Climate crisis: Amazon deforestation up by a third, sparking calls for urgent action to tackle logging and fires

·2 min read
Smoke rises from a burnt area of land a the Xingu Indigenous Park, Mato Grosso state, Brazil, on 6 August 2020: AFP/Getty
Smoke rises from a burnt area of land a the Xingu Indigenous Park, Mato Grosso state, Brazil, on 6 August 2020: AFP/Getty

Deforestation in the Amazon is leading to greater numbers of devastating fires, and much more needs to be done to protect the vital tropical rainforest, conservationists have said.

Between 1 August 2019 and July 31 2020, 9,125 sq km (3,500 square miles) of rainforest were cleared - a rise of 33 per cent compared to the same period in 2018/19.

The surge in deforestation under Jair Bolsonaro’s right-wing government has caused widespread alarm amid the worsening climate crisis, leading to calls for tougher action to tackle the habitat destruction and resultant fires.

WWF Brazil has called on the country’s government to ban all deforestation for five years as a matter of emergency.

It has also called for strict enforcement and major penalties for environmental crimes and deforestation, as well as clear demarcation for indigenous peoples’ lands, restructuring of the environmental authorities and the creation of a coherent system of parks, national forests and extractive reserves.

Using data from Brazil’s National Institute for Space Research (INPE), the WWF noted that fires in the Brazilian Amazon in the first two days of August 2020 alone were 55 per cent higher than the same period last year – making the need to protect it increasingly urgent.

The organisation said “this follows a pattern, as July 2020 had the highest rate of fires in the Brazilian Amazon for the last 10 years.

Raul Valle, director of socio-environmental justice at WWF Brazil said: “It is a tragic record, which shows the complete lack of control over illegal activities in the region and indicates that the promise of the Bolsonaro government to dismantle socio-environmental policies, including mechanisms to combat deforestation, is being put into practice.”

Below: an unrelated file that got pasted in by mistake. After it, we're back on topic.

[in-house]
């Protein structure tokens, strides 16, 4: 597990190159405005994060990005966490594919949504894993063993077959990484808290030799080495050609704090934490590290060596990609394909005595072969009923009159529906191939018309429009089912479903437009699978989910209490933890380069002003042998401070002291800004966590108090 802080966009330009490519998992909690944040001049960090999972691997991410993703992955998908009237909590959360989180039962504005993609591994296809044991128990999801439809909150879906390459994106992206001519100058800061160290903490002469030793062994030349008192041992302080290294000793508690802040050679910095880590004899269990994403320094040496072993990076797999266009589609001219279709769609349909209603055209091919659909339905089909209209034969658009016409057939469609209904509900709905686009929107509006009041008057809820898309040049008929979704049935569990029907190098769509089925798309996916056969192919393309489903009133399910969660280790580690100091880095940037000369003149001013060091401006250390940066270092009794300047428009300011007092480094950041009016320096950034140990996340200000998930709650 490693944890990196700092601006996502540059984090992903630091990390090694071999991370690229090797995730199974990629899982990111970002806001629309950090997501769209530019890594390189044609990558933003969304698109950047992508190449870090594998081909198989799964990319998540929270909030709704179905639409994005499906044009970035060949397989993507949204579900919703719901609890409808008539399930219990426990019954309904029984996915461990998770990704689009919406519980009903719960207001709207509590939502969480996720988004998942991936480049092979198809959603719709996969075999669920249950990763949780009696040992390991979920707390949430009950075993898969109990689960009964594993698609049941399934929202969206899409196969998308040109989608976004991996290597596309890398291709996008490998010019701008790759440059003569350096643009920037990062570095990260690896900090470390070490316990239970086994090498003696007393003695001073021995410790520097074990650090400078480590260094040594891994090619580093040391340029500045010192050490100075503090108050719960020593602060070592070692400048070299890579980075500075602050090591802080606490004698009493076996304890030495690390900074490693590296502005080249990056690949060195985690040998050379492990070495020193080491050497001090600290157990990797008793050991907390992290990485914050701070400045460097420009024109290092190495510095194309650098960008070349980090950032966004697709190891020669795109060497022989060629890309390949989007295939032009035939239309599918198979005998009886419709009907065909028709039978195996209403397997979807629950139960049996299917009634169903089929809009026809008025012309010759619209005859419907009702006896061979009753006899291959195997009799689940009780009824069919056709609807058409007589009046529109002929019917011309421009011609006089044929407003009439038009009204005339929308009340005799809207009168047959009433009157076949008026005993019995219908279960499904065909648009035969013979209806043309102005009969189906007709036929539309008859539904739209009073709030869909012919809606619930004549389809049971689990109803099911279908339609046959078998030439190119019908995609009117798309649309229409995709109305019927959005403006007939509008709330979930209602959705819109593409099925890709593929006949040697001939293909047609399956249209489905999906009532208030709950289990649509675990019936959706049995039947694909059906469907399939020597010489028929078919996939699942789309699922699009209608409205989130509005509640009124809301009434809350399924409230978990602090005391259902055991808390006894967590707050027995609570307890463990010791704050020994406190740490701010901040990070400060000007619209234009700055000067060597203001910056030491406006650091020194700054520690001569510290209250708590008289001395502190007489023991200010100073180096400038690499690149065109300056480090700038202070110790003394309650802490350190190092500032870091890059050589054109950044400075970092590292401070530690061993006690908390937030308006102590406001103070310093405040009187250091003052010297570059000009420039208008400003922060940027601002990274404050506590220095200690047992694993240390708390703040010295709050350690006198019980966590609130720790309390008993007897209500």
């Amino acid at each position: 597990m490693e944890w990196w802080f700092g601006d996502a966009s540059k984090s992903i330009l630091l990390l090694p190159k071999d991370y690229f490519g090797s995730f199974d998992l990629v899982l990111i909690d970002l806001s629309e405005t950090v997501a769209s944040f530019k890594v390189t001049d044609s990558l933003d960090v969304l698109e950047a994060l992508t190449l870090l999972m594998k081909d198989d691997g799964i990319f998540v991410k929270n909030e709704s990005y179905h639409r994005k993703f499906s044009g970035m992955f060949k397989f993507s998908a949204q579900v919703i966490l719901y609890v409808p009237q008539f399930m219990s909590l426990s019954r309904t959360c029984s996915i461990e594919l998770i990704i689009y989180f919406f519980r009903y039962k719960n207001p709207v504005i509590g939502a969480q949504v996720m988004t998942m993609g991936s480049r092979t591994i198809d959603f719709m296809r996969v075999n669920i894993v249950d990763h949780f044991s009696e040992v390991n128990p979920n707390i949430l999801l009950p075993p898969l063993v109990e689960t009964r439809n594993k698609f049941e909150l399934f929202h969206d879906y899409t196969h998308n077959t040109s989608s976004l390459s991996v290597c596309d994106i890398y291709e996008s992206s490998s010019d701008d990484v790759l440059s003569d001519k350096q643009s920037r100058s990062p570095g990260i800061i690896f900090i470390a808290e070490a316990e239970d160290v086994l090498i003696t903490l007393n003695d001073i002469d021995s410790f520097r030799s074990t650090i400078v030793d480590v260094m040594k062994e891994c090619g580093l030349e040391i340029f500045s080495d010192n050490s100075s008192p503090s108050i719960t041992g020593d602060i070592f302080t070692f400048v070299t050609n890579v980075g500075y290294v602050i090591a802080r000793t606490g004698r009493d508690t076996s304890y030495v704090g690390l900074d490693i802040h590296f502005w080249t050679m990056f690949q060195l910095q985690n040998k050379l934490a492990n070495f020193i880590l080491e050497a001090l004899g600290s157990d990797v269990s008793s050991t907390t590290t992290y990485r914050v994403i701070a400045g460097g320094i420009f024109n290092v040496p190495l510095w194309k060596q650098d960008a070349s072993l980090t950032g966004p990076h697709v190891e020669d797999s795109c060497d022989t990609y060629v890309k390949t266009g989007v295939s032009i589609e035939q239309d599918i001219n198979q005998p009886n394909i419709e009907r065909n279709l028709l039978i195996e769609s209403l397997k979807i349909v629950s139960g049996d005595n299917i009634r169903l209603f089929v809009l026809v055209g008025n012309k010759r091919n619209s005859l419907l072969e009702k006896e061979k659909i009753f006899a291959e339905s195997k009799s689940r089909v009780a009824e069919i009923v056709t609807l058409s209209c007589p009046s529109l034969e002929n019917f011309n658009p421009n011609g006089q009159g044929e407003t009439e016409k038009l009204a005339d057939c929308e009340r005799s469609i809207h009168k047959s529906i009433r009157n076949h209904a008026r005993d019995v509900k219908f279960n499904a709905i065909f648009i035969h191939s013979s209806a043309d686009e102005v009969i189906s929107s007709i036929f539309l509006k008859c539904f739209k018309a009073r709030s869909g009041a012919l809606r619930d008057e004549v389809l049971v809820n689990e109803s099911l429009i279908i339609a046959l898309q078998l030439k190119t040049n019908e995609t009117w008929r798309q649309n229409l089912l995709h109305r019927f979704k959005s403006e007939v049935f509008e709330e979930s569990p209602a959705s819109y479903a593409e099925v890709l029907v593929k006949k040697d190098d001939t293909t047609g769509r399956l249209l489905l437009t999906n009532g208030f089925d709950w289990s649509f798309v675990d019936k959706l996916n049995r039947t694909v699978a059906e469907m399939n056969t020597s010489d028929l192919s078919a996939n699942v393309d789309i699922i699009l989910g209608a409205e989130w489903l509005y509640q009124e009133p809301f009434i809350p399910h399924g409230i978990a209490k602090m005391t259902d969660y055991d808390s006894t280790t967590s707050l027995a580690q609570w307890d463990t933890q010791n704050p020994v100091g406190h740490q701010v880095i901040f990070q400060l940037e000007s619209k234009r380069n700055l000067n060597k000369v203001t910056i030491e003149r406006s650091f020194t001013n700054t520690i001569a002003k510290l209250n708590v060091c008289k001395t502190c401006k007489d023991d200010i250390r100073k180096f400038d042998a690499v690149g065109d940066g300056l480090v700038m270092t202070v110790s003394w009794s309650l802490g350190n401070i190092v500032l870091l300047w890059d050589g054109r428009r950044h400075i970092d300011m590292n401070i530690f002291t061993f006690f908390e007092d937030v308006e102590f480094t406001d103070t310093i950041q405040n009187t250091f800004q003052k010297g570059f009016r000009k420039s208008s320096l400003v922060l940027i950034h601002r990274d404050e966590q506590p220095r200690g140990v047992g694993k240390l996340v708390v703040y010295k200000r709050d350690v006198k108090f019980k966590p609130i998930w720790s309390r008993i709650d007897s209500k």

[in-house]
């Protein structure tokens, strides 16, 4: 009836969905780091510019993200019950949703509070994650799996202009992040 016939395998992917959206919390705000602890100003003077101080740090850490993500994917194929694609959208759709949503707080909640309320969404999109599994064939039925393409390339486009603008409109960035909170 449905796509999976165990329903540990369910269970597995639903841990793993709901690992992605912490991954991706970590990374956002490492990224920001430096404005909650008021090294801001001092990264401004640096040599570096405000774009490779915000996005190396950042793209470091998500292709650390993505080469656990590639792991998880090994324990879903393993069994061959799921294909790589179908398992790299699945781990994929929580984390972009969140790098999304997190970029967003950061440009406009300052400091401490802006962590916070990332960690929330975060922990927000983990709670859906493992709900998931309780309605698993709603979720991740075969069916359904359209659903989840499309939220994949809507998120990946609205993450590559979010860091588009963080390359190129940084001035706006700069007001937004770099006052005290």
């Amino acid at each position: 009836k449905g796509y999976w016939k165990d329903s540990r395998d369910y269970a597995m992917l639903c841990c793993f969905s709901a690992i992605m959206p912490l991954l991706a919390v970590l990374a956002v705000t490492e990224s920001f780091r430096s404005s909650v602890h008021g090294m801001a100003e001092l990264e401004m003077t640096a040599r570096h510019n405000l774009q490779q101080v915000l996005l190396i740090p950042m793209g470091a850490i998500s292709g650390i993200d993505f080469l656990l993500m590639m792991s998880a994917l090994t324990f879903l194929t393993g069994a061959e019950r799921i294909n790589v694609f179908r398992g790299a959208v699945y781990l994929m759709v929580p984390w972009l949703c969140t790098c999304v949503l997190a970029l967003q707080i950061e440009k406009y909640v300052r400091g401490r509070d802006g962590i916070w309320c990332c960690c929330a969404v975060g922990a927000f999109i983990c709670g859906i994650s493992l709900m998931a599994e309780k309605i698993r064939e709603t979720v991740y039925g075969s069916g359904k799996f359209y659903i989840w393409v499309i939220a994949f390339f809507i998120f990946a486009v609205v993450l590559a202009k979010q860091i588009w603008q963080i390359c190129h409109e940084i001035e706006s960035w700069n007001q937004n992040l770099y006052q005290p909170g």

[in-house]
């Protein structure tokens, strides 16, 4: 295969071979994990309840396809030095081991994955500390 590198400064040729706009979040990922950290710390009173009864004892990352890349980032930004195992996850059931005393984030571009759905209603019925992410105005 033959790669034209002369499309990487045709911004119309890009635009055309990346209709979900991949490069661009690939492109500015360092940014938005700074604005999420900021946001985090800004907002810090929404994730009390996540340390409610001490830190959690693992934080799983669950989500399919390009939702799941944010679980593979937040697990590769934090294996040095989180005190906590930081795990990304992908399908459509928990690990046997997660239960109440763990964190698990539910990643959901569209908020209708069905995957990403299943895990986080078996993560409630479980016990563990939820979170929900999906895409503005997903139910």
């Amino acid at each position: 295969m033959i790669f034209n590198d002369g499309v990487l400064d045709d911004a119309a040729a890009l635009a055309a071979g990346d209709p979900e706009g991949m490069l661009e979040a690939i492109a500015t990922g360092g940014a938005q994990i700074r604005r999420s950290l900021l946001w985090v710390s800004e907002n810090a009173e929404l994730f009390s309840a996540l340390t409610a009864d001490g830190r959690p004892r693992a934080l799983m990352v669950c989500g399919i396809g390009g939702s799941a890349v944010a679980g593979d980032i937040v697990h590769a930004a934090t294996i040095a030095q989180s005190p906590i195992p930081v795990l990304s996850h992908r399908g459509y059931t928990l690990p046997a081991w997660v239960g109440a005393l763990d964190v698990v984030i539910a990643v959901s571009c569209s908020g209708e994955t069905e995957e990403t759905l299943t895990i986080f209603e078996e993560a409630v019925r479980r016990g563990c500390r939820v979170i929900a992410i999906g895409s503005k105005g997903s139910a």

The WWF’s UK operation has also said more needs to be done in Britain to help reduce the impact on the Amazon.

“The UK government has a unique opportunity to help protect the Amazon rainforest, by introducing new laws requiring companies to cut deforestation out of supply chains,” the organisation said.

WWF said the environment bill currently going through parliament should include a legal requirement for companies to identify environmental risks and tackle them – setting clear targets for when and how this would happen.

Sarah Hutchison, head of conservation programmes – Latin America at WWF UK said: “Deforestation in the Brazilian Amazon is leading to an increase in these devastating fires. Many forest areas are illegally cut, left to dry and then burned.

“The UK government can play their part in preventing this with new laws requiring companies to cut deforestation out of their supply chains. The Amazon is on the edge and the time to act is now.”

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